From CRM to Reality: Turning Data Into Action
Although it has evolved to incorporate sophisticated new tools and processes, some of the most powerful components of CRM have been integral to it from the start. It's a good idea to take stock of your company's practices periodically and make sure that the best of the old haven't been replaced by new ones that may still be unproven.
When CRM first came into being -- before it was even an acronym -- it was intended as a way to streamline and organize some very basic and essential processes and data. Those underlying features are still there today, and we take them for granted.
Once things like contact information, sales histories and call logging were arranged so that they made some sense, sales people and marketers could start doing interesting things. As time has progressed and as new features have taken the spotlight, some very basic uses of customer data to build loyalty and increase sales have slipped from our attention.
It's a very natural thing to see happening -- the new, shiny idea displaces the older one in business all the time. However, when that older idea is a proven revenue generator -- and when it's dead simple to implement -- maybe those new ideas should wait their turns.
Give Attention, Get Attention
Here's one: the significant date. That could be the anniversary of someone becoming a customer, or of the completion of a major project your company worked on, or (for a nonprofit) the date of a memorable donation, or of some other event that signified a milestone. Enter that date in your CRM system and use it as a reminder to send the customer an email -- and make it personal.
Not only can you give a warm feeling to your customer by recalling a good time for both your companies, you can remind the customer that it's important to you and perhaps set your firm up for follow-on sales.
Here's another ridiculously simple idea: Customers love to be consulted -- especially by the people they buy things from. You can use your CRM data to segment customers and create virtual focus groups; ask these customers if they wouldn't mind being appointed to an advisory panel on a topic, and then periodically send them a brief survey about something you're really trying to learn about customer preferences and desires.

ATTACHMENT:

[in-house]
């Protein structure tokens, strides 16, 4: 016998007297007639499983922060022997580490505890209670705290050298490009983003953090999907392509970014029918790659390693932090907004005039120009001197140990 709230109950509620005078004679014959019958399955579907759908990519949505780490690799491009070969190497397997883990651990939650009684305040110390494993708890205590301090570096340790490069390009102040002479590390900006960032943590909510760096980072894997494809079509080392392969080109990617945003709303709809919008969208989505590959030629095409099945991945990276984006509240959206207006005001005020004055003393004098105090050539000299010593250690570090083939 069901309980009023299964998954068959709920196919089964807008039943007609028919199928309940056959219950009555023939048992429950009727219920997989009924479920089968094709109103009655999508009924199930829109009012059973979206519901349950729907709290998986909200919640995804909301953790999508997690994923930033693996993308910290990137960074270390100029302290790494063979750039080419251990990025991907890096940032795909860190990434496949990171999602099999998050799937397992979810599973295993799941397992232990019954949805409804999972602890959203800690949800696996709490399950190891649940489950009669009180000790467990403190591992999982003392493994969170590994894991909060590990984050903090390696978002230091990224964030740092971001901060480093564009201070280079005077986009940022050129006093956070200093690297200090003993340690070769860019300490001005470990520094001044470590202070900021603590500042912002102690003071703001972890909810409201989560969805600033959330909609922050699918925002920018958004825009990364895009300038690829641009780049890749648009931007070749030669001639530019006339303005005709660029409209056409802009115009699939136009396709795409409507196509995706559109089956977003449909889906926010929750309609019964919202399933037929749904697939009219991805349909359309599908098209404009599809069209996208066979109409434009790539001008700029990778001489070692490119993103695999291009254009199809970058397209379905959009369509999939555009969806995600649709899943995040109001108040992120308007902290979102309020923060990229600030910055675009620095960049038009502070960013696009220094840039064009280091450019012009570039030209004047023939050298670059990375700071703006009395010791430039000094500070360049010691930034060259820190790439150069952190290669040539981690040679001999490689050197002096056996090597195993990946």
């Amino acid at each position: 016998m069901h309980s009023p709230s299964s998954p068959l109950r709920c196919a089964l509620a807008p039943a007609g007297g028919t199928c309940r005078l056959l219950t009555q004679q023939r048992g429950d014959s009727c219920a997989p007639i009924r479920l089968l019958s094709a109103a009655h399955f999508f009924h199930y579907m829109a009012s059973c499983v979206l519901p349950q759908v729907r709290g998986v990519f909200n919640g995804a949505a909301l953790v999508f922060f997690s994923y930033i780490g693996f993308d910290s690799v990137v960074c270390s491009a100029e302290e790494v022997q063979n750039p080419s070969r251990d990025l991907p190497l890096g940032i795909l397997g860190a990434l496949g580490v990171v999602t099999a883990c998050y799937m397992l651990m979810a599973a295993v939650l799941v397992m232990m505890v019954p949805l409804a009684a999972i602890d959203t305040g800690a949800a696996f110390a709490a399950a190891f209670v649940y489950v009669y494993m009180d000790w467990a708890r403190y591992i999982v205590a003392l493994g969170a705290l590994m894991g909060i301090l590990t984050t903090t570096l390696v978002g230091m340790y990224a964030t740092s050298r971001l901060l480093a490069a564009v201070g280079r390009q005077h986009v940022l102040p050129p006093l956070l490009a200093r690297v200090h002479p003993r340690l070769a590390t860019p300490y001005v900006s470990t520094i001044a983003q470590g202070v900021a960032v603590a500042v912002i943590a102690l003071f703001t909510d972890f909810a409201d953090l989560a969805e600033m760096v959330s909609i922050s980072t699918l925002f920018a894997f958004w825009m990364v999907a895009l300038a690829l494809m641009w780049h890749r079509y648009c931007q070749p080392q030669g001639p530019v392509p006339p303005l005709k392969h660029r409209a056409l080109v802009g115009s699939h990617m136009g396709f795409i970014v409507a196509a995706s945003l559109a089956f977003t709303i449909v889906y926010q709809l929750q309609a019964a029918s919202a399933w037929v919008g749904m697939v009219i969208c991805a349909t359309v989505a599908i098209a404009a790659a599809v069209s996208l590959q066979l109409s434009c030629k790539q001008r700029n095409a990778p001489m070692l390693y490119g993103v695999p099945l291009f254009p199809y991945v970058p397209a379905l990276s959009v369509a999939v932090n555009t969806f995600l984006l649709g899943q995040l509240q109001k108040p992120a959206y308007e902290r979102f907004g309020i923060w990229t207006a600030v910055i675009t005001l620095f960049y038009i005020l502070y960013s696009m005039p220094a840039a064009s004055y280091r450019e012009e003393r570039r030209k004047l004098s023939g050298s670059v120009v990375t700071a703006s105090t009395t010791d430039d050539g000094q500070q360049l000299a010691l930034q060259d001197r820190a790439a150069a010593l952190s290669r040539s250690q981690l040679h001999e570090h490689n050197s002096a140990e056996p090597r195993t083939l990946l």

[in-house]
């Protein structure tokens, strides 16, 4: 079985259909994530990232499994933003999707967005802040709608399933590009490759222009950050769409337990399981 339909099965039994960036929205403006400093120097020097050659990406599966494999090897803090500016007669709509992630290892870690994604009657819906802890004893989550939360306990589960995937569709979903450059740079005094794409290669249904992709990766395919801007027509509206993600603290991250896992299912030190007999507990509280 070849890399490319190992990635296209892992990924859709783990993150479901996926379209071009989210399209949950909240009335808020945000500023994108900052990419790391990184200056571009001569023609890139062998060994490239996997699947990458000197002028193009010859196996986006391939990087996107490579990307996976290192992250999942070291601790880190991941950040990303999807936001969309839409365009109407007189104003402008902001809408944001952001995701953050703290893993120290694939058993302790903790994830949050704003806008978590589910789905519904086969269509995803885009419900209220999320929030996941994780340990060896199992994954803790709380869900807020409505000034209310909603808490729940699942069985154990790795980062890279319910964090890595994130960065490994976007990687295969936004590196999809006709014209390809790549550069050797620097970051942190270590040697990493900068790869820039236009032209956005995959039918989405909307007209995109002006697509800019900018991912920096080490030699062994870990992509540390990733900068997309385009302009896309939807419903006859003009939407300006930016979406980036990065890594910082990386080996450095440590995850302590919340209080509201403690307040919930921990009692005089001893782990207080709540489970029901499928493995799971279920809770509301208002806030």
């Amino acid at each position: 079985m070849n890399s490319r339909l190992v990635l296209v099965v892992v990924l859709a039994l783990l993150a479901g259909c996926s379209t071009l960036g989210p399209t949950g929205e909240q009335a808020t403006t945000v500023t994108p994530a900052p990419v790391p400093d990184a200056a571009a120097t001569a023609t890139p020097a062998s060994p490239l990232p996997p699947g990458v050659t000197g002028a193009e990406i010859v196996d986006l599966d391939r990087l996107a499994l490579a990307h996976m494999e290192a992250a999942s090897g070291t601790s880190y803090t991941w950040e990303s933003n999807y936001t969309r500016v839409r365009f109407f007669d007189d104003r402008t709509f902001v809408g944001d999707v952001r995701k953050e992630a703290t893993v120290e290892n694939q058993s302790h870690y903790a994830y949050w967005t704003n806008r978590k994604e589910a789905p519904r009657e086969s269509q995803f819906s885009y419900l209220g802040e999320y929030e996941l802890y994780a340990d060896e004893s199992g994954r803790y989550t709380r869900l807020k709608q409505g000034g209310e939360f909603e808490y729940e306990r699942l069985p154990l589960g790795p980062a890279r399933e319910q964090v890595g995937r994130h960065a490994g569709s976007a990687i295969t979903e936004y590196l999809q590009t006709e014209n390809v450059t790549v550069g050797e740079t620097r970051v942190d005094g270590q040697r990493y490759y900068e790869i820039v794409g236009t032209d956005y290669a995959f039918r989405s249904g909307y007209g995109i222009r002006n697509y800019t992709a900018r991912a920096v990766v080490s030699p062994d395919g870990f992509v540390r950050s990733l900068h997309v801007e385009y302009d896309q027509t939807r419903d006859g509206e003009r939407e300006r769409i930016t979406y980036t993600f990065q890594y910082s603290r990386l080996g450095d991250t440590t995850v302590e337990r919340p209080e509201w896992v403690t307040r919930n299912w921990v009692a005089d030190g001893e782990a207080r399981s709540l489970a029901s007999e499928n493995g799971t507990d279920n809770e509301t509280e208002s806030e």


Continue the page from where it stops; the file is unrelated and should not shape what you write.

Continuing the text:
You not only gain valuable insight that can help fine-tune the products and services you're selling, but also let these customers know that what they're thinking matters. People are much more likely to purchase things they feel they've had a hand in creating. That's a nice side effect.
Think Like a Newbie
Here's one for the sales managers: sales reps' vertical momentum. Your sales staff may be bringing in good numbers, but are there areas where specific sales people could be focused to make those numbers better? Examining the velocity that types of leads move through the funnel when attended to by specific sales people can help you understand the patterns in your sales and can help you steer the right kinds of leads to the right sales people.
What you want is to establish a means to see any link in quickly closed sales between your reps and certain types of leads. If you can get them more of those types of leads, you're likely to help increase their productivity.
These are some simple and basic capabilities of CRM, and they may be so basic that companies fail to realize their value amid the hype around social CRM, new product features, and the other noise that can impede your CRM thinking. If you're not getting the results you want, go back to basics and think about CRM as a new user -- it may help you take the data you're collecting and turn it into action.
CRM Buyer columnist Chris Bucholtz blogs about CRM at Forecasting Clouds. He has been a technology journalist for 15 years and has immersed himself in the world of CRM since 2006. When he's not wearing his business and technology geek hat, he's wearing his airplane geek hat; he's written two books on World War II aviation, and his next two are slated for publication in 2010.